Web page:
Focusing on your breath can also be very helpful in improving the way you speak.

One of the primary impediments to proper speech is shallow breathing coming from the top of your vocal cords. This results in blocks and repetitions in breathing, creating a never-ending cycle that will continue until the cycle is broken.

Concentrate on being as still as you can. Take a deep breath, hold it for a moment, and then slowly release it. You can close your eye if you like, but it isn’t necessary. The key is to consciously relax away from the thoughts that created anxiety. This is incredibly important because your anxiety leads directly to your stutter response.

4. Record Yourself

Most people spend their entire day speaking without giving a thought to how they sound. And yet listening to the sound of your own voice can be extremely educational.

It can also shine a light on things you might never have noticed. This is especially true of people that stutter.

Recording yourself might make you feel uncomfortable, but it’s also a very useful tool. Hearing the sound of your own voice might be startling at first, yet it will show you the patterns of speech that are likely totally unconscious. This allows you to study such patterns and then work to make adjustments.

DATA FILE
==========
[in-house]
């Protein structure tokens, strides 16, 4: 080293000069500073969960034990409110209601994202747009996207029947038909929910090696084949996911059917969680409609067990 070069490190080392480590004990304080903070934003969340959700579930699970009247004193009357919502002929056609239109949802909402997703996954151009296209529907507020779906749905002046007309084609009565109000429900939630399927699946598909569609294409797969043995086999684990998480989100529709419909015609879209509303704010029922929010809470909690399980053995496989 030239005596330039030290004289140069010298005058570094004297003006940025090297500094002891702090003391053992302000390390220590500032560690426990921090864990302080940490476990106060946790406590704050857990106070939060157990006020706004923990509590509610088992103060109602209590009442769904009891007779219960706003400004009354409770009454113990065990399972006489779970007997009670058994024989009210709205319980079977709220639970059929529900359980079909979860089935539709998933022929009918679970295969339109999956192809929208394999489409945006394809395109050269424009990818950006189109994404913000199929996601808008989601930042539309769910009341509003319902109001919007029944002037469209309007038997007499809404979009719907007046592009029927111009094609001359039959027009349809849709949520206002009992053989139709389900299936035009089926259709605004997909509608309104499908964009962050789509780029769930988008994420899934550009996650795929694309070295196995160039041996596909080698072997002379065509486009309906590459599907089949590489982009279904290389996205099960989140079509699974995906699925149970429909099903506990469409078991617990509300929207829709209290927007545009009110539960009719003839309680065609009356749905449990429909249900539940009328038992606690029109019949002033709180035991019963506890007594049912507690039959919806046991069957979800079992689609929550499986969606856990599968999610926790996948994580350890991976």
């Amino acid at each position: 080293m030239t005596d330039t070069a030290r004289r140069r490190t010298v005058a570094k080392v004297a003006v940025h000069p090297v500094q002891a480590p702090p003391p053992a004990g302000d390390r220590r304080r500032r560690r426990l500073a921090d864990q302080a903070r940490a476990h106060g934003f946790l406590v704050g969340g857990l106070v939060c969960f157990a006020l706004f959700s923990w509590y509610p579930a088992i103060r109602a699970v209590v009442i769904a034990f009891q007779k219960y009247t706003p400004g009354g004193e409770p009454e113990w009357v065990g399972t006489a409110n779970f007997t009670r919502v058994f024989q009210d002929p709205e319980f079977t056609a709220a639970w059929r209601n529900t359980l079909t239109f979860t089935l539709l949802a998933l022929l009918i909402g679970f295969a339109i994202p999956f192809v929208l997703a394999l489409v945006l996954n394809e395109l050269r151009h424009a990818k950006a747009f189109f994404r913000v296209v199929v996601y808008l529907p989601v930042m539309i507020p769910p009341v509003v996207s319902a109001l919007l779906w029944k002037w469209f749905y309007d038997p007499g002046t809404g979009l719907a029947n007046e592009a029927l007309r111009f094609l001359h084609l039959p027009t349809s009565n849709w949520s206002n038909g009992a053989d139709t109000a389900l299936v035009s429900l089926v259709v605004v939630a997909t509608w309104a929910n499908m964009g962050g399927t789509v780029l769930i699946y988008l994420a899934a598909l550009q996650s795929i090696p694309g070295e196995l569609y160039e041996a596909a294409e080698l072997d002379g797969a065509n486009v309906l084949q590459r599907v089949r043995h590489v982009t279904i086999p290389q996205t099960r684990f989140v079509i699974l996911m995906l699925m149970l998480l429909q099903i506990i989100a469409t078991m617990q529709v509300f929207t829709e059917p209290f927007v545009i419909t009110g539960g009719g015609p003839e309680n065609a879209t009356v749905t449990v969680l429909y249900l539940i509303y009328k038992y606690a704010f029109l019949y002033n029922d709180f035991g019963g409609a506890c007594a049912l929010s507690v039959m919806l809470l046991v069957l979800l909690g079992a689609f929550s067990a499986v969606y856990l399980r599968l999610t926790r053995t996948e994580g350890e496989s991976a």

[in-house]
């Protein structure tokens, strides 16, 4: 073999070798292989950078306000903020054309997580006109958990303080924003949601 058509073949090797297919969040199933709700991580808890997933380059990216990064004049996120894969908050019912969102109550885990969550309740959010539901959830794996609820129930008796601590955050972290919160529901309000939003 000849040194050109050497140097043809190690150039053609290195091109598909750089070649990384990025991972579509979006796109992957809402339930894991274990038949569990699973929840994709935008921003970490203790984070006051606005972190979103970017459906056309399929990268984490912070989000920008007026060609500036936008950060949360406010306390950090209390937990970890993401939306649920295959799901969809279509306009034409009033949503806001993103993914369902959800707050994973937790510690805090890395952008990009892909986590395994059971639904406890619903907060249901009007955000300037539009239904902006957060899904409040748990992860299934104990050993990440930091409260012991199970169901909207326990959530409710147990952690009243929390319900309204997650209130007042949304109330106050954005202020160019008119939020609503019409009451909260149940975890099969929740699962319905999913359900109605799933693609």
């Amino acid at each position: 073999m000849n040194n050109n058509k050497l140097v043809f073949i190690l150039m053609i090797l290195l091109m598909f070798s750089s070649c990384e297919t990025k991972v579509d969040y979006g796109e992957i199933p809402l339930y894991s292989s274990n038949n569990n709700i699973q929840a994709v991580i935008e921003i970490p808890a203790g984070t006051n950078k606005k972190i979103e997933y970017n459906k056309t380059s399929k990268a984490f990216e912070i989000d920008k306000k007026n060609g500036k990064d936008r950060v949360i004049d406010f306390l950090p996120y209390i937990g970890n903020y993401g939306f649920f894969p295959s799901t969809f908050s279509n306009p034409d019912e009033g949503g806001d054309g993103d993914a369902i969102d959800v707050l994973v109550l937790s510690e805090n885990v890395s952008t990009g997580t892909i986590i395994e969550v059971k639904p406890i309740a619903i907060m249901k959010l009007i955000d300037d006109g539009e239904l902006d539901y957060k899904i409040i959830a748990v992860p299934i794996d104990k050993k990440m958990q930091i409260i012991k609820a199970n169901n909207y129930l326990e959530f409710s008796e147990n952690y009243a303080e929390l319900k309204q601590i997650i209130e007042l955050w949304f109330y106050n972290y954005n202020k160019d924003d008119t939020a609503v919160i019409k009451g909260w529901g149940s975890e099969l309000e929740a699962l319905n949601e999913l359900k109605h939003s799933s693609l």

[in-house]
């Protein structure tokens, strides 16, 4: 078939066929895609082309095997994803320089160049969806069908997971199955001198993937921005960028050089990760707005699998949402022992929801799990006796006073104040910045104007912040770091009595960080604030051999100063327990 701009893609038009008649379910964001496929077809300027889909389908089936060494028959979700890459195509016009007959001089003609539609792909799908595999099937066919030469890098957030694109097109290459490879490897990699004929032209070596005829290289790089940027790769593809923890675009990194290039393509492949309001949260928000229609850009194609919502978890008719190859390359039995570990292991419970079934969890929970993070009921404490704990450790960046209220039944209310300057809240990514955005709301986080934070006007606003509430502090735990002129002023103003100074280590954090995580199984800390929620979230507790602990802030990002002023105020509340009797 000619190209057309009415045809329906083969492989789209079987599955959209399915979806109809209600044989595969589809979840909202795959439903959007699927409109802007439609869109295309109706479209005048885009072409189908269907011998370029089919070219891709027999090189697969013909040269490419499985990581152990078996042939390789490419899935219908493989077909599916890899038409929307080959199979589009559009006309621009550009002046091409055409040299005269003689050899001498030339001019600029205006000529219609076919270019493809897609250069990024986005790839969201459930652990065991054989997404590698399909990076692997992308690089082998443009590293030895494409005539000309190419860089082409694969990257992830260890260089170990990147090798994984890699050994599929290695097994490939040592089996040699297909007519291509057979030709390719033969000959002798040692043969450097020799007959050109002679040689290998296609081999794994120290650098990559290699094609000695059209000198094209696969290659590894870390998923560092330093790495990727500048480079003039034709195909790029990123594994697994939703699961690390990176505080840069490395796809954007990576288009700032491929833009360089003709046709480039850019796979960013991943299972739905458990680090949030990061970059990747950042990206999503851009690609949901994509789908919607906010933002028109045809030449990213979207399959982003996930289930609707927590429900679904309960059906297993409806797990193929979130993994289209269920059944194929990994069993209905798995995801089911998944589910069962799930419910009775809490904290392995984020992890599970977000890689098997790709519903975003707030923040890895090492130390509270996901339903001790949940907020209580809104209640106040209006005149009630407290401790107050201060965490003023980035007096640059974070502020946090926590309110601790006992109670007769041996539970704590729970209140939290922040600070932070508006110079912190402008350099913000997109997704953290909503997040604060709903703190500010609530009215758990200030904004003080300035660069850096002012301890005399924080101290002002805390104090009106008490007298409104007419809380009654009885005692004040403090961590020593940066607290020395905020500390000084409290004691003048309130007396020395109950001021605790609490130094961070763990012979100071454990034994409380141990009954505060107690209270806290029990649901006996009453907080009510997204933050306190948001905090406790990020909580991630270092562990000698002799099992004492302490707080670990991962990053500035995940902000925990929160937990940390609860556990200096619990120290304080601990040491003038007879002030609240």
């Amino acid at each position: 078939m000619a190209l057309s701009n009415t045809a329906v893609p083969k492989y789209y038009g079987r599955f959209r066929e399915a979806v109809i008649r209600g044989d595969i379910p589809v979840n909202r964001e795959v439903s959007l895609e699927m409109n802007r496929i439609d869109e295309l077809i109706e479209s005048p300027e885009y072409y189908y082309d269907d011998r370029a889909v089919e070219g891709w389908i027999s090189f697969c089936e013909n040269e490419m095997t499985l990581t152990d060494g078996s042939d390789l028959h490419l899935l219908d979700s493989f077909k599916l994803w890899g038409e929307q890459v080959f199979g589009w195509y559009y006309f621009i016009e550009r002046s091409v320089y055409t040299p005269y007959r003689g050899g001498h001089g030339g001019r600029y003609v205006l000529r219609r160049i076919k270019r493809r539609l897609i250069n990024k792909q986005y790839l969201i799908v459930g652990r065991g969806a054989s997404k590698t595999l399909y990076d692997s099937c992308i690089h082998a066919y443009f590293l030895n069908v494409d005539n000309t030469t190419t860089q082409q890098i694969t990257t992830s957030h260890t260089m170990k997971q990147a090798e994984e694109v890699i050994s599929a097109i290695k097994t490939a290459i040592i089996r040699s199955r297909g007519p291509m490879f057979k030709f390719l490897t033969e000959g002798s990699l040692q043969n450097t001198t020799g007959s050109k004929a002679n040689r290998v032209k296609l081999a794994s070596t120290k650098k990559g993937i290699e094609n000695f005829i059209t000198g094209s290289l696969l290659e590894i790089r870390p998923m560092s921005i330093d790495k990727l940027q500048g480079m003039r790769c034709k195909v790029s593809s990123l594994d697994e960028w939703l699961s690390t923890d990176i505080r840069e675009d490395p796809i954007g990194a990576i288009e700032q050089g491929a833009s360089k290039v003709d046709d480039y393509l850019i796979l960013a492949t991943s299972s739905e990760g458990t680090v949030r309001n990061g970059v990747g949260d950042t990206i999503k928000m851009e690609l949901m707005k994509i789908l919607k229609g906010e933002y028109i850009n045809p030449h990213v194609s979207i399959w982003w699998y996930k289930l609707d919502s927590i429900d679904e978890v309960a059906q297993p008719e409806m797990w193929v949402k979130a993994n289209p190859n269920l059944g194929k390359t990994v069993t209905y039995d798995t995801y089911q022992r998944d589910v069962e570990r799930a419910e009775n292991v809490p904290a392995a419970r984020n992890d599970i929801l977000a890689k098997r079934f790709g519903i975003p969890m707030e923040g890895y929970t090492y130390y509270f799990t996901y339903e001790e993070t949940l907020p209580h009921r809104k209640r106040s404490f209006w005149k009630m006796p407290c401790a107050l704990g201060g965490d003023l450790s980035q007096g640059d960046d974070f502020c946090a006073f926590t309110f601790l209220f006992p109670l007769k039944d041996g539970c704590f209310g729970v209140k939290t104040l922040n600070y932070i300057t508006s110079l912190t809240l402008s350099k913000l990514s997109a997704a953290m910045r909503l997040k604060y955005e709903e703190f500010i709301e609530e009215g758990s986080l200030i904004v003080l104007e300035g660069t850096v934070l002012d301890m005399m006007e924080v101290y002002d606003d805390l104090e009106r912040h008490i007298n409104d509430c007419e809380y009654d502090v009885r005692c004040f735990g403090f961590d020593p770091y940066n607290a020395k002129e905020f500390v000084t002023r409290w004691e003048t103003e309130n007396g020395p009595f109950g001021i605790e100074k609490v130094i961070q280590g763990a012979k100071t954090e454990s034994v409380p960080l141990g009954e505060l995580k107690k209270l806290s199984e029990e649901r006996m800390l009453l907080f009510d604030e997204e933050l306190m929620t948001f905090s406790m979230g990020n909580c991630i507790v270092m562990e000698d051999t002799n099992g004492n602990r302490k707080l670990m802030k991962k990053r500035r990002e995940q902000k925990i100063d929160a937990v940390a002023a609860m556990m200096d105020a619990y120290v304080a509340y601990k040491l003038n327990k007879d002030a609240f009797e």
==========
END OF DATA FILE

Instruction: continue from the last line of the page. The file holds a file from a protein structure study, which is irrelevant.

As you record yourself, keep a diary. Then as you work on your breathing and consciously manipulate the muscles of your throat, mouth, and face to speak differently, you’ll be able to track your progress.

You won’t need any special equipment. In fact, your smartphone is the perfect device for this practice. And you can record yourself any time of day, for a few seconds or a few minutes. Then play it back and study what you hear.

5. Acting

When it comes to ending your stutter, it’s important to keep in mind that there is no miracle cure or magic pill you can take. But there are tools that can be used in order to break the pattern.

Believe it or not, acting is one of them. Acting allows you to become someone without a stuttering problem. This will enable you to step outside yourself so that you can shift your perspective.

Speech therapy is another crucial tool for overcoming your stutter.

6. Put Yourself Into Social Situations